New Brunswick

Miramichi treasure hunt wraps up with Friday the 13th search

Those who say Friday the 13th is unlucky never lived in Miramichi. A 13-day, horror-themed treasure hunt that left dozens of residents a little richer wrapped up Friday with a final treasure of 13 $100 bills hidden in the city.

$100 bills were up for grabs Friday evening

Some people took the Friday the 13th theme more seriously than others. (Shane Fowler/CBC)

Those who say Friday the 13th is unlucky never lived in Miramichi.

A 13-day, horror-themed treasure hunt that left dozens of residents a little richer wrapped up Friday with a final treasure of 13 $100 bills hidden in the city.

Hundreds of people started searching for the bills after the first Miramichi Mystery Machine clue was posted shortly after 7 p.m.

Mallory Barnaby found one of the $100 bills buried under some rocks at an industrial site near a local school.

Mallory Barnaby, right, and Jennifer Arsenault found one of the $100 bills. (Submitted by Mallory Barnaby)

She said she almost passed over the site. "I thought it was leaves at first."

Spreading the wealth

The treasure hunt was not only a boon to many area residents looking to shake off pandemic blues, but also to one local business.

One of the earlier clues pointed to the Three Dog Distillery and its bar, The Dirty Dog, asking people to meet between 4 p.m. and 6 p.m..

Cheryl Brown, the owner of the distillery, said she has nothing to do with the hunt and usually her business is closed at that time.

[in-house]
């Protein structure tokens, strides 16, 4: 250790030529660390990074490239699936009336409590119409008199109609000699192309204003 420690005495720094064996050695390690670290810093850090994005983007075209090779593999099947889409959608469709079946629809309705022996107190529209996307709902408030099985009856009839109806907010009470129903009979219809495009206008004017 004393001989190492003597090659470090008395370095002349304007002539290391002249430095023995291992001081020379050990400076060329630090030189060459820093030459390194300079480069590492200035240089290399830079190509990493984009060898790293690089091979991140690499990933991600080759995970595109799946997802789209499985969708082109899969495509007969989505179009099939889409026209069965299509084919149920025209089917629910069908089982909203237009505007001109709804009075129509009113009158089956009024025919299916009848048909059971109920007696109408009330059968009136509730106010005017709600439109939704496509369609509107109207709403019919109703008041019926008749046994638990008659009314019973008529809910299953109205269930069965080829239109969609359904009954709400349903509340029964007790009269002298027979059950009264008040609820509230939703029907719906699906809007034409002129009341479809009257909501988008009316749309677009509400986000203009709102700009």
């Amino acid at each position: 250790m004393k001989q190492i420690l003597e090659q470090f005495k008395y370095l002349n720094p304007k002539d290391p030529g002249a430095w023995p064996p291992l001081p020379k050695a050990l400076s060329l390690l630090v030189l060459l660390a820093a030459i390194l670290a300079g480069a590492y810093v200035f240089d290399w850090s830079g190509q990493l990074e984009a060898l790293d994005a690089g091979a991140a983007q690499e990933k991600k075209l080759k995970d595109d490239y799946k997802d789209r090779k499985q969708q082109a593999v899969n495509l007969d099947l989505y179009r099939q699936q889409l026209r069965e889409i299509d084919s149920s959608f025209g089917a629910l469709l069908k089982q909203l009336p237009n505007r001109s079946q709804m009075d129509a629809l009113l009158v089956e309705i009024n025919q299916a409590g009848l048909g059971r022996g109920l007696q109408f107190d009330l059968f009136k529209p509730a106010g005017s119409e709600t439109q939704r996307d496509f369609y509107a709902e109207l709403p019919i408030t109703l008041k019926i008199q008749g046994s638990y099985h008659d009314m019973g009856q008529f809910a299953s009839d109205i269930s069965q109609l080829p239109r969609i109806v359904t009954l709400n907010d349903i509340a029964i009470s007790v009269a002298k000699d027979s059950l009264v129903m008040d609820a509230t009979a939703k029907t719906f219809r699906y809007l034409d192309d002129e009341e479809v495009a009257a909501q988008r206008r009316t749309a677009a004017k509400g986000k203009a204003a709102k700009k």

Distillery owner Cheryl Brown. (Shane Fowler/CBC)

But she made sure to open early on that day and got some extra business from the event.

Brown said she had around 40 people at the business in the late afternoon and early evening.

"There was a draw for $100. And whoever is behind this had somebody … take names for the draw."

'Fun' but 'creepy' diversion

The identity of treasure hunt organizer Roman Dungarvan, who is seemingly named after a local folk tale, remains a mystery.

CBC News has reached out to the individual claiming to be Dungarvan but have not received a response.

While they're remaining tight-lipped on their identity and the reasons for the treasure hunt, Brown said they've done a lot to raise spirits.

"I mean, certainly, whoever's behind this is doing a fair amount of promotion for local businesses, which is good," said Brown. "It's still a bit creepy."

Hundreds of people turned up to search for the bills at Miramichi Valley High School. (Shane Fowler/CBC)

While Barnaby's $100 windfall won't go far in an era when gas sells for $2 per litre, she said it's really not about the money.

"It's still fun to get out and do stuff," said Barnaby. "It was good to see everybody out there having a good time."

With files from Shane Fowler

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